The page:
(182b) Stabilization of Complex Phases In Diblock Copolymer Systems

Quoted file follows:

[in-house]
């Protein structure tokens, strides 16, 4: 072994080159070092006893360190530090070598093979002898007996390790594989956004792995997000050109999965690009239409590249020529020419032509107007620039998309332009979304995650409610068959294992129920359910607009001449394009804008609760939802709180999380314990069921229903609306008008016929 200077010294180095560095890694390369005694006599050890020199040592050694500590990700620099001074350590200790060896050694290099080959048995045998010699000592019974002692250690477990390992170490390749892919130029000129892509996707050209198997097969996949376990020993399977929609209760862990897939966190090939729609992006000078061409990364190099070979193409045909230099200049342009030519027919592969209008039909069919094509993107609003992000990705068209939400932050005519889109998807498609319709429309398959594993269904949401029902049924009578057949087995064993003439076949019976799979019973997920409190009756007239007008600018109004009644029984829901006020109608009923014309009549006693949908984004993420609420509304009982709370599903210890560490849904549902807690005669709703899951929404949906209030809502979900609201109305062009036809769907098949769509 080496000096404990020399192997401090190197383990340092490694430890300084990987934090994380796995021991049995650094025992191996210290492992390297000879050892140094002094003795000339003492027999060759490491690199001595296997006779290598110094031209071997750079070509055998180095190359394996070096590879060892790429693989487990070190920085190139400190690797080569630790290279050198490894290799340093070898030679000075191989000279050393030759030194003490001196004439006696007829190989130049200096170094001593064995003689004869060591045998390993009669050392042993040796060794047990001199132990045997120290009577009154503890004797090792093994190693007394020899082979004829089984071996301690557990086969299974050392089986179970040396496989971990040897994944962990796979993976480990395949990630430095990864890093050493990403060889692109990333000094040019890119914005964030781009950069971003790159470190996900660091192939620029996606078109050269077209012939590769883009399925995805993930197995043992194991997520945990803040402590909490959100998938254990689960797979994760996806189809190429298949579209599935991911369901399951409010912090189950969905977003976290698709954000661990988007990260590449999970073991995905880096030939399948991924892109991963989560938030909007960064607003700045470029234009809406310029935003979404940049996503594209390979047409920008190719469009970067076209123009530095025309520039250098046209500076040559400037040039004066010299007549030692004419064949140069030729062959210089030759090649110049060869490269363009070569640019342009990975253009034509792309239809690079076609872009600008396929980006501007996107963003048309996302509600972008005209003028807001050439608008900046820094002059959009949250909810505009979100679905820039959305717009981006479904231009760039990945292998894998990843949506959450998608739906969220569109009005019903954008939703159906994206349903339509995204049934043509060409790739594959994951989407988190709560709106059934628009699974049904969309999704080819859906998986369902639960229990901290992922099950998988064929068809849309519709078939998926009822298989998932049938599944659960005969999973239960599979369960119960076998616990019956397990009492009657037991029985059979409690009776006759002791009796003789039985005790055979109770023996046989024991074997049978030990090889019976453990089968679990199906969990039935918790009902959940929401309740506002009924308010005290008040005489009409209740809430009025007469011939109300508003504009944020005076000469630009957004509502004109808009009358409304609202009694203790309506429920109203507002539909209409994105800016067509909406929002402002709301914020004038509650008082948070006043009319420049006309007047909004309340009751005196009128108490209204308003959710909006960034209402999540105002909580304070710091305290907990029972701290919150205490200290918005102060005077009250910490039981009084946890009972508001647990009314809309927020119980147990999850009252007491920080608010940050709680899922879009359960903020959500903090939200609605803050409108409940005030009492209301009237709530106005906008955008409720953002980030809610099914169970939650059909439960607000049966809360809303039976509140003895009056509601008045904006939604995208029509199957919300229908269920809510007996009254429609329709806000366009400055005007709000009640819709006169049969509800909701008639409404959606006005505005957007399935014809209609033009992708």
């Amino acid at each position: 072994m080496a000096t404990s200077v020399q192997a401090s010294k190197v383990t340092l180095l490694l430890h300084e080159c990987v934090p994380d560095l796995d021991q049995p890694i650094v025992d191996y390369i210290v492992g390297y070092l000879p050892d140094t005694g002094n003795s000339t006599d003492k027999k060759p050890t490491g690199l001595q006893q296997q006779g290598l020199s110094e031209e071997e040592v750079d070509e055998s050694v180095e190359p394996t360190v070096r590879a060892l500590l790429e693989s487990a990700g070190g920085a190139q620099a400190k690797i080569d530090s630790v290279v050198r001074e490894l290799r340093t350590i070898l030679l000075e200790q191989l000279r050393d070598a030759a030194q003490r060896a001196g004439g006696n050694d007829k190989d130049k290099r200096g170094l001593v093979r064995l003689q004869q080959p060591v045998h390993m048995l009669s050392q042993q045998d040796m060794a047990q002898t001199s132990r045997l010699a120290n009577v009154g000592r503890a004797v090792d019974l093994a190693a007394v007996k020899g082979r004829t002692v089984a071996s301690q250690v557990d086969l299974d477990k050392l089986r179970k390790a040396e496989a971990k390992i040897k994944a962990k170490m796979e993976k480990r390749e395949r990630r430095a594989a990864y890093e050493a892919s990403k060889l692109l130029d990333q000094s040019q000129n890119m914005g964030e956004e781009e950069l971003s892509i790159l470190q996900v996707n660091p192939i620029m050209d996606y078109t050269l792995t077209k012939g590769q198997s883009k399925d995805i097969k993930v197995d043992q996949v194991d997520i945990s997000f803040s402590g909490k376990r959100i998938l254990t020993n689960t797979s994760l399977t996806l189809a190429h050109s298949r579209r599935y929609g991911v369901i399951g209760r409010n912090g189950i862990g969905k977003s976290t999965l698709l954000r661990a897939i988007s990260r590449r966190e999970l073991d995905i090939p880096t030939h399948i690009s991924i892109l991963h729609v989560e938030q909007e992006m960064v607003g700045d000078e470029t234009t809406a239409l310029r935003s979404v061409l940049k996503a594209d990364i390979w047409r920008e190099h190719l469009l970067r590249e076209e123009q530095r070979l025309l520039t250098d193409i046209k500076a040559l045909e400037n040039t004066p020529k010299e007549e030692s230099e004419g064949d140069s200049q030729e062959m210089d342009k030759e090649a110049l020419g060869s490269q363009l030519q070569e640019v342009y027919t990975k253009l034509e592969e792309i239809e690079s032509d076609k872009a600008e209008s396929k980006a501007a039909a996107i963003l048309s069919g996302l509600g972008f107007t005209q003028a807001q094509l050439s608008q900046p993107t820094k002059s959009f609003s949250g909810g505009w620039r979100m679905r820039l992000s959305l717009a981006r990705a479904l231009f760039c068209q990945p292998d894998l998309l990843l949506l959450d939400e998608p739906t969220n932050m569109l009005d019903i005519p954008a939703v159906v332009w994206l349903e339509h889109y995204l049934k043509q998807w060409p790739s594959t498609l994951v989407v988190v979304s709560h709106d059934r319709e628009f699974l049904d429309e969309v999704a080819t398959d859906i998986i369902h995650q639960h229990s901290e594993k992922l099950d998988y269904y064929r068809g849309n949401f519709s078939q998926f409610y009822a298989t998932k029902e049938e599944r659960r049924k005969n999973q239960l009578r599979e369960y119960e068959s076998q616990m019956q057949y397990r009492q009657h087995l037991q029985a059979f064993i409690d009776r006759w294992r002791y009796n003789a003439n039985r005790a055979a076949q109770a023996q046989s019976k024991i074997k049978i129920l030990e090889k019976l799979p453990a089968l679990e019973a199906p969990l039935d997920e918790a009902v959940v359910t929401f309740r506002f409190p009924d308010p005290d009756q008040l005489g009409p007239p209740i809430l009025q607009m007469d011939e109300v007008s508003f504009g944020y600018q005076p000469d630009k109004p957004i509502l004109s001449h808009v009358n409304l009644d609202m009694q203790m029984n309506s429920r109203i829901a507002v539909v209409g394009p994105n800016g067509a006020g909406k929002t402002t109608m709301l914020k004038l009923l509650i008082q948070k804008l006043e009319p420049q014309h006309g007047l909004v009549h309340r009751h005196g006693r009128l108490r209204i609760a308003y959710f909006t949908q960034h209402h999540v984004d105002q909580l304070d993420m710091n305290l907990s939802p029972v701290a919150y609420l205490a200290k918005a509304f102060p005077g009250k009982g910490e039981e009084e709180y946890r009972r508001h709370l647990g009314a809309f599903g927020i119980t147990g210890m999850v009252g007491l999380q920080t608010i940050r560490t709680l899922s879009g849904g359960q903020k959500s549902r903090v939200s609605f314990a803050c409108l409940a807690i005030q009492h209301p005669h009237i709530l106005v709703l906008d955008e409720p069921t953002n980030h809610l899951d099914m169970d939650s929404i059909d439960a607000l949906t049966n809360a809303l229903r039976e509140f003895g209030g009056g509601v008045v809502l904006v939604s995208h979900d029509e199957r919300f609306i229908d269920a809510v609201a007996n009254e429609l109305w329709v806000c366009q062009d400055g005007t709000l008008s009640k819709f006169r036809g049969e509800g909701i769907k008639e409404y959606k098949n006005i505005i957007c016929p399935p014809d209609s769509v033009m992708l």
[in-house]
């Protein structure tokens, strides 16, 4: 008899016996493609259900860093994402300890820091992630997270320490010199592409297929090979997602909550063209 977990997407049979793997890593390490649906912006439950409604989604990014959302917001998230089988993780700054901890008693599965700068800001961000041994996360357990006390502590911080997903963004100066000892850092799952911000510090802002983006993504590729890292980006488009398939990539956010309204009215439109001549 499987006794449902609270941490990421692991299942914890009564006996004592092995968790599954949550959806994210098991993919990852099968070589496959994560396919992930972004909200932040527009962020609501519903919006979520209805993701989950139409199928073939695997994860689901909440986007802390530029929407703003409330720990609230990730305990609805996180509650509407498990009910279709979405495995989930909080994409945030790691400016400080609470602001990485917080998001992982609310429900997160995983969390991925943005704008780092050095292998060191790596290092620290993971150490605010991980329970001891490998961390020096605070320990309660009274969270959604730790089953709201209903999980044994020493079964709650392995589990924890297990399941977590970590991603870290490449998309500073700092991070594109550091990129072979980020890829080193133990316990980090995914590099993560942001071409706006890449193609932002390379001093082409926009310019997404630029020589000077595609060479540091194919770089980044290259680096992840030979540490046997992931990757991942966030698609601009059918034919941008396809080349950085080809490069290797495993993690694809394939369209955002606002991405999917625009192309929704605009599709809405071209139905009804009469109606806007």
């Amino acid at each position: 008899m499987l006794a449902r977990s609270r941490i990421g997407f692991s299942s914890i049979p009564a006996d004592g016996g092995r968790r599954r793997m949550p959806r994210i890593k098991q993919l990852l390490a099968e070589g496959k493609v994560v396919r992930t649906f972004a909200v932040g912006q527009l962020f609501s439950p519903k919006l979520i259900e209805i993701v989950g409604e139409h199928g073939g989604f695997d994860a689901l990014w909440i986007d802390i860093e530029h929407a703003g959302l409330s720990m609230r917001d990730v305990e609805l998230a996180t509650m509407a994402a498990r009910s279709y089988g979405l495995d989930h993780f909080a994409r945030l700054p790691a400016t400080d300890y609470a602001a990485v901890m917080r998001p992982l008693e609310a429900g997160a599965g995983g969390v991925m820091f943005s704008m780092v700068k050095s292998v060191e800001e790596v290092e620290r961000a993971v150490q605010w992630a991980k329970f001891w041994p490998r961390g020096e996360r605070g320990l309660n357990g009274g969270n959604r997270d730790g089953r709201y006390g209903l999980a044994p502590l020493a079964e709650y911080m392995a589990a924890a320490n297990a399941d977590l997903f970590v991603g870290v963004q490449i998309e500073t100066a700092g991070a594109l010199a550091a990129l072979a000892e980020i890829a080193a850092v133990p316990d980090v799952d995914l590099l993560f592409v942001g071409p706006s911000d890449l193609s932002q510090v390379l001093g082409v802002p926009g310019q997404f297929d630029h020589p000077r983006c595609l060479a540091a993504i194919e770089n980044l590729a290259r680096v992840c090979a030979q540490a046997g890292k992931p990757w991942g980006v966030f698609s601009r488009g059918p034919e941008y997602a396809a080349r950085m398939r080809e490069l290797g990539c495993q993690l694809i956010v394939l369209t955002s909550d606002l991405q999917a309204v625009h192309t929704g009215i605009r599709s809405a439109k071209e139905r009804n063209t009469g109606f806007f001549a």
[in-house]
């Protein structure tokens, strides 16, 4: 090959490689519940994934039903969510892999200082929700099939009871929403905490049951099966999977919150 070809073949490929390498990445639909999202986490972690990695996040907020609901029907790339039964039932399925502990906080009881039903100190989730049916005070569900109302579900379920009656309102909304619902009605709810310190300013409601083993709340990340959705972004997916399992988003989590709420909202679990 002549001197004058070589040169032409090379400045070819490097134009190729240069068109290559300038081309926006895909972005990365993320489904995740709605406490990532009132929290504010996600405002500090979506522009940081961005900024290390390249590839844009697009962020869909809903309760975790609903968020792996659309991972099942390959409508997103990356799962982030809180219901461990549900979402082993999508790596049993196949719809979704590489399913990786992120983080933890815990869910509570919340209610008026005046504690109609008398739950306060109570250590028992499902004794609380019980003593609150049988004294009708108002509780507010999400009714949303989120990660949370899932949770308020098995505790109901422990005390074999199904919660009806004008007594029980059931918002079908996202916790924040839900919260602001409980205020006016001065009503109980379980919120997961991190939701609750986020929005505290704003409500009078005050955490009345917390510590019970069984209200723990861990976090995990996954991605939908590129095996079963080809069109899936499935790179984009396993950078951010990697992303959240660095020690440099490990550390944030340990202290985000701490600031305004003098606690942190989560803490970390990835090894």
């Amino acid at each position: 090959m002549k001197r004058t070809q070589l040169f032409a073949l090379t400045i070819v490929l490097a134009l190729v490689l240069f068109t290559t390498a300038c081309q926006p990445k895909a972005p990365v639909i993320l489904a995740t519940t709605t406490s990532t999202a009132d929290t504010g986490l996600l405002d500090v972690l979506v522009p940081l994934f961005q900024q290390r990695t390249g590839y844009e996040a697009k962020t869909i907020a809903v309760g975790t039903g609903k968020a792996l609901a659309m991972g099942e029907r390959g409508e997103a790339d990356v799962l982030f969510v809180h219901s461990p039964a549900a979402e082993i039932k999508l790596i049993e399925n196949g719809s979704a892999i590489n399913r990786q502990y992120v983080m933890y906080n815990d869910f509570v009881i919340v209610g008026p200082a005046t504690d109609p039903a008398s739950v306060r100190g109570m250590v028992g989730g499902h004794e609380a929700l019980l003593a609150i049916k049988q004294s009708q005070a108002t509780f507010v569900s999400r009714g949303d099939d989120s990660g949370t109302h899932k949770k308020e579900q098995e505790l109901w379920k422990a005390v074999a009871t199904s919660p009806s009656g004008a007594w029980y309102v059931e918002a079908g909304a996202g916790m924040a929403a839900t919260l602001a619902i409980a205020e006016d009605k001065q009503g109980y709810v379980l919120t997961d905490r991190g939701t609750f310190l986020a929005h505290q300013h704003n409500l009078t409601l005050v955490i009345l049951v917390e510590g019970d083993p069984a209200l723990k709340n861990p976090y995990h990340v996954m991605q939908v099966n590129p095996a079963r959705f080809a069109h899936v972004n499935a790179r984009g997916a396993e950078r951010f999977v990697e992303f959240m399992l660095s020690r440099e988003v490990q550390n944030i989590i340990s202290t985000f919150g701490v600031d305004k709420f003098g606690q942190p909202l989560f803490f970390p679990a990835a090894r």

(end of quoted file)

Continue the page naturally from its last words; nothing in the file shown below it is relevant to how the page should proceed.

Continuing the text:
Block copolymers often form ordered phases that posses unique optical, rheological, and mechanical properties, making them attractive components in novel fibers, coatings, nanocomposites, and electronic materials. Consistent with the recent advances in synthetic techniques that produce novel mesogenic building blocks, our goal is to use molecular simulations to map out the still uncharted phase behavior of systems containing them. In this work, we use a coarse-grained description of the copolymer chains (i.e., dissipative particle dynamics fluid), together with continuum-space Monte Carlo and Molecular Dynamics methods, to study systems of diblock copolymers melts that have been ?filled? with selective additives (e.g., solvent particles, homopolymer, and nanoparticles). Approximate phase boundaries were found via free-energy calculations and great care was taken to enact the commensurability of system size with the unit-cell dimensions of distinct candidate phases. We focus on the stabilization of bi-continuous phases and the strikingly different phase behavior observed when the nature of the selective filler is changed. Our results elucidate the origins of the packing frustration that limits the viability of the gyroid, double-diamond, and plumber's nightmare phases and provide insights for overcoming it. In addition, a novel phase is observed wherein the minority component forms cylinders of two different diameters that alternate in a square lattice. Attention is also focused on directly determining the areas of phase diagram where macro-phase separation occurs. Moreover, we compare the particle-based simulation results with a implementation of self-consistent field theory that allowed us to map out the phase diagram over wider ranges of parameter space. Finally, combination of theory and simulation were found to be synergistic given that the former allows for fast exploration of parameter space together with direct determination of free energy values, while the latter incorporates fluctuation effects and requires no initial guesses for the phases to form.